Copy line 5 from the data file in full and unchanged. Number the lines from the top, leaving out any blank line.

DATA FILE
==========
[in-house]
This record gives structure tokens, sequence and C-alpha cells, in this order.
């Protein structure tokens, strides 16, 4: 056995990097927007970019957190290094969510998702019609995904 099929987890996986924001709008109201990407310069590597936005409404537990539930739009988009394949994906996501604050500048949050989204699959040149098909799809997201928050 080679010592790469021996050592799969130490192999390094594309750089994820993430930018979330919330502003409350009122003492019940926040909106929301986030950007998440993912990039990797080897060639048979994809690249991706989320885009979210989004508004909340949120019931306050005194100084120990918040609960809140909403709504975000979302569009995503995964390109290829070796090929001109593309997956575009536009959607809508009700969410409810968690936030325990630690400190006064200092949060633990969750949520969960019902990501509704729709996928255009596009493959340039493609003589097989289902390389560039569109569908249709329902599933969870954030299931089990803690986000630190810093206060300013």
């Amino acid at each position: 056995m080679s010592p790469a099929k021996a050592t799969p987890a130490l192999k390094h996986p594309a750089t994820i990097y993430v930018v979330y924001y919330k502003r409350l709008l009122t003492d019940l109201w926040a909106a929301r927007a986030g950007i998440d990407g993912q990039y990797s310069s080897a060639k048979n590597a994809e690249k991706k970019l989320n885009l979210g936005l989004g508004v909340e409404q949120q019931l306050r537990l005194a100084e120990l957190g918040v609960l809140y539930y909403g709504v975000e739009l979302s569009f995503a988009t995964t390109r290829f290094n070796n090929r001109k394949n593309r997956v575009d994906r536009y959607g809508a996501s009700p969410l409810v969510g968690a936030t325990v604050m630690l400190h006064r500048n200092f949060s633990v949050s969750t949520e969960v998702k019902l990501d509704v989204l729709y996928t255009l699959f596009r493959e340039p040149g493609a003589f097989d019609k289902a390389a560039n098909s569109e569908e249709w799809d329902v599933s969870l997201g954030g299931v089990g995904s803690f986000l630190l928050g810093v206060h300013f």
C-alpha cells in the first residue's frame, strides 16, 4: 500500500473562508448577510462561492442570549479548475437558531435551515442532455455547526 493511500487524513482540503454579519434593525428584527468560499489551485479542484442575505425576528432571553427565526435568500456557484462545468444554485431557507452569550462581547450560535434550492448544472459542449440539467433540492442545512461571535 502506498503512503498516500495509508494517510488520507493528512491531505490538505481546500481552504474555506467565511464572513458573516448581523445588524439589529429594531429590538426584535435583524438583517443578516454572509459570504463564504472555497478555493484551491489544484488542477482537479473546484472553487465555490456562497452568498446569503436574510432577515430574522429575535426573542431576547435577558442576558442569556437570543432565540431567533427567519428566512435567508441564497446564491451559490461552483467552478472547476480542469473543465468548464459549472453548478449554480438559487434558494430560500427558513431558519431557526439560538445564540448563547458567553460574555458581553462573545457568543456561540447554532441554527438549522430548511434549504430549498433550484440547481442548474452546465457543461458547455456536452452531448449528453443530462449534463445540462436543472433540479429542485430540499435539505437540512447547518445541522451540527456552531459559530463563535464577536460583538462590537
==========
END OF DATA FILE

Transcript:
C-alpha cells in the first residue's frame, strides 16, 4: 500500500473562508448577510462561492442570549479548475437558531435551515442532455455547526 493511500487524513482540503454579519434593525428584527468560499489551485479542484442575505425576528432571553427565526435568500456557484462545468444554485431557507452569550462581547450560535434550492448544472459542449440539467433540492442545512461571535 502506498503512503498516500495509508494517510488520507493528512491531505490538505481546500481552504474555506467565511464572513458573516448581523445588524439589529429594531429590538426584535435583524438583517443578516454572509459570504463564504472555497478555493484551491489544484488542477482537479473546484472553487465555490456562497452568498446569503436574510432577515430574522429575535426573542431576547435577558442576558442569556437570543432565540431567533427567519428566512435567508441564497446564491451559490461552483467552478472547476480542469473543465468548464459549472453548478449554480438559487434558494430560500427558513431558519431557526439560538445564540448563547458567553460574555458581553462573545457568543456561540447554532441554527438549522430548511434549504430549498433550484440547481442548474452546465457543461458547455456536452452531448449528453443530462449534463445540462436543472433540479429542485430540499435539505437540512447547518445541522451540527456552531459559530463563535464577536460583538462590537